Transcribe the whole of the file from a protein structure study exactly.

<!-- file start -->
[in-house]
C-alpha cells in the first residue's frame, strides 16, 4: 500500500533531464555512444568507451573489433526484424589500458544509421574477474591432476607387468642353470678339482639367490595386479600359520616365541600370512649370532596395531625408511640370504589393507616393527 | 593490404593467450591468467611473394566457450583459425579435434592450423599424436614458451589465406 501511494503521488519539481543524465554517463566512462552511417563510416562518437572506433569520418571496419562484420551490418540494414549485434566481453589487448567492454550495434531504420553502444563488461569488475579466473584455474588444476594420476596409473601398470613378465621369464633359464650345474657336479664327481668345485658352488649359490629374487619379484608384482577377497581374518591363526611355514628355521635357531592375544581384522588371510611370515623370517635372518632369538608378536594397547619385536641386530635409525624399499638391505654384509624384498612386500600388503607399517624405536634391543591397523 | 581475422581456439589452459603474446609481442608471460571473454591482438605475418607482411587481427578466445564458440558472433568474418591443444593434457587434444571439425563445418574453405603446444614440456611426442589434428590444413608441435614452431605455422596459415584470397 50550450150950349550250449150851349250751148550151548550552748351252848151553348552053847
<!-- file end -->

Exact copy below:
[in-house]
C-alpha cells in the first residue's frame, strides 16, 4: 500500500533531464555512444568507451573489433526484424589500458544509421574477474591432476607387468642353470678339482639367490595386479600359520616365541600370512649370532596395531625408511640370504589393507616393527 | 593490404593467450591468467611473394566457450583459425579435434592450423599424436614458451589465406 501511494503521488519539481543524465554517463566512462552511417563510416562518437572506433569520418571496419562484420551490418540494414549485434566481453589487448567492454550495434531504420553502444563488461569488475579466473584455474588444476594420476596409473601398470613378465621369464633359464650345474657336479664327481668345485658352488649359490629374487619379484608384482577377497581374518591363526611355514628355521635357531592375544581384522588371510611370515623370517635372518632369538608378536594397547619385536641386530635409525624399499638391505654384509624384498612386500600388503607399517624405536634391543591397523 | 581475422581456439589452459603474446609481442608471460571473454591482438605475418607482411587481427578466445564458440558472433568474418591443444593434457587434444571439425563445418574453405603446444614440456611426442589434428590444413608441435614452431605455422596459415584470397 50550450150950349550250449150851349250751148550151548550552748351252848151553348552053847